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National security looms large for foreign investment

I have an op-ed in The Mandarin arguing that the government needs to articulate clearly and transparently the reasons for rejecting foreign acquisitions to minimise foreign investment uncertainty and its economic effects.

posted on 20 April 2021 by skirchner in Foreign Investment

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A Foreign Investment Uncertainty Index for Australia and the United States

I have a new report out with the United States Studies Centre, A Foreign Investment Uncertainty Index for Australia and the United States. The index helps quantify the uncertainty generated by our regulation of FDI at the border and its economic implications.

John Kehoe writes up the story in today’s AFR. Michael Heath also has a story in Bloomberg.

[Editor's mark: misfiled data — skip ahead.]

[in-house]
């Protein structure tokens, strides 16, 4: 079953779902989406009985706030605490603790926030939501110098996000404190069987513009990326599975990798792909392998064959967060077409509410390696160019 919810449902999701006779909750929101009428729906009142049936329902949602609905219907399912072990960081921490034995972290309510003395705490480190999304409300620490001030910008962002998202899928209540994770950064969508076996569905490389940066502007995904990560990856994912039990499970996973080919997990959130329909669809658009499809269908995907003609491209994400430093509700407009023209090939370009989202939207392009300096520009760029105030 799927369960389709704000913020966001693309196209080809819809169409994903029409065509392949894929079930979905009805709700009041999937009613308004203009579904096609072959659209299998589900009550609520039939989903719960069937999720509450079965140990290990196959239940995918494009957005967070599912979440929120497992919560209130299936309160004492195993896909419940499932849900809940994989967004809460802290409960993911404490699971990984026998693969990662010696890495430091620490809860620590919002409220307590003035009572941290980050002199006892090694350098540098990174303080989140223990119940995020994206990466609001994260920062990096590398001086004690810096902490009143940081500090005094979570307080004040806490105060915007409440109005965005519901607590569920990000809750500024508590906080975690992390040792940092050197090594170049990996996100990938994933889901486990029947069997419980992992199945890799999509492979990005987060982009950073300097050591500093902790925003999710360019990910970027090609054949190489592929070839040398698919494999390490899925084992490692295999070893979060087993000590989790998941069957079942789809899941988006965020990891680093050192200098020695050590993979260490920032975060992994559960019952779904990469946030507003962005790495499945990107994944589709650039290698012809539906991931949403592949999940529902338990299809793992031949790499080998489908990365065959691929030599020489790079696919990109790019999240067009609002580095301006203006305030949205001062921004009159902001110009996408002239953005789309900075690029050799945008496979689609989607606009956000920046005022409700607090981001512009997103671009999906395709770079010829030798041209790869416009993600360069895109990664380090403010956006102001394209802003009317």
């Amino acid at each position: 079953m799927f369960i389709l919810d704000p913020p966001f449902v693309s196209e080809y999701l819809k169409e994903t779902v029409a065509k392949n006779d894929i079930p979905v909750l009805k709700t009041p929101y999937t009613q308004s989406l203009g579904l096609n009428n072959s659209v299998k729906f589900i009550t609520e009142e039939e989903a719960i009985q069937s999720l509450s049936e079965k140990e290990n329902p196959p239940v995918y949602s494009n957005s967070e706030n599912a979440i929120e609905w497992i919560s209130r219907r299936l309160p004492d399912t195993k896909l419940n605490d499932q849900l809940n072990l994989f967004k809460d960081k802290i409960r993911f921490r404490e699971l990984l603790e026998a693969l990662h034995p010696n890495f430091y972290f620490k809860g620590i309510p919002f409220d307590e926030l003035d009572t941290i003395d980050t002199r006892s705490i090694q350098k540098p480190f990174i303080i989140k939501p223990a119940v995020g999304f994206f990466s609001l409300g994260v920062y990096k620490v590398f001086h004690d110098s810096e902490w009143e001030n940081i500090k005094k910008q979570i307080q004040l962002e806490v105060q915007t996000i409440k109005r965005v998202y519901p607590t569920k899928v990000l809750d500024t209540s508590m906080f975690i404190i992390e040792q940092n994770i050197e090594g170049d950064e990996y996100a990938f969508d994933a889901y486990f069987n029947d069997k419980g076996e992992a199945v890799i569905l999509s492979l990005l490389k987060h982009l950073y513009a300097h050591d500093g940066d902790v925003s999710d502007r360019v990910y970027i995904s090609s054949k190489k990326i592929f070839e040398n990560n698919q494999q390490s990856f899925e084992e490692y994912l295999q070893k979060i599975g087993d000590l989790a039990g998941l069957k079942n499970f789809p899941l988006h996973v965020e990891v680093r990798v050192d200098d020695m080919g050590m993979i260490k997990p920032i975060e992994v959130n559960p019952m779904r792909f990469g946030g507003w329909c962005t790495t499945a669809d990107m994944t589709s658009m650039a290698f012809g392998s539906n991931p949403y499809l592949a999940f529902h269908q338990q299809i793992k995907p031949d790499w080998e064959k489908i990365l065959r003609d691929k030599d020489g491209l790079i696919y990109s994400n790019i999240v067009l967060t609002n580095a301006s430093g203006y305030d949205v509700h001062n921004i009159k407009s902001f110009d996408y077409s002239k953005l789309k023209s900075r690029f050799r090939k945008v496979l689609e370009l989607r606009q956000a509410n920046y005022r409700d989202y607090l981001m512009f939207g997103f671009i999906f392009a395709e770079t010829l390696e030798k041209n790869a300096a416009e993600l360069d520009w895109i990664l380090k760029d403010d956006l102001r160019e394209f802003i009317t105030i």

posted on 16 April 2021 by skirchner in Foreign Investment

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Enduring partners: The US-Australia investment relationship

The United States Studies Centre has released a new report, Enduring partners: The US-Australia investment relationship, by David Uren. The report is a follow-up and update to our landmark 2017 report, Indispensable Economic Partners on the bilateral investment relationship.

In the latest report, I take the opportunity to update my model of the determinants of inward FDI published in the Australian Economic Review in 2012. The model still holds up quite well adding data up to Q1 2020 and can be used to benchmark Australia’s inward FDI performance relative to economic fundamentals since the Australia-US FTA came into force in 2005.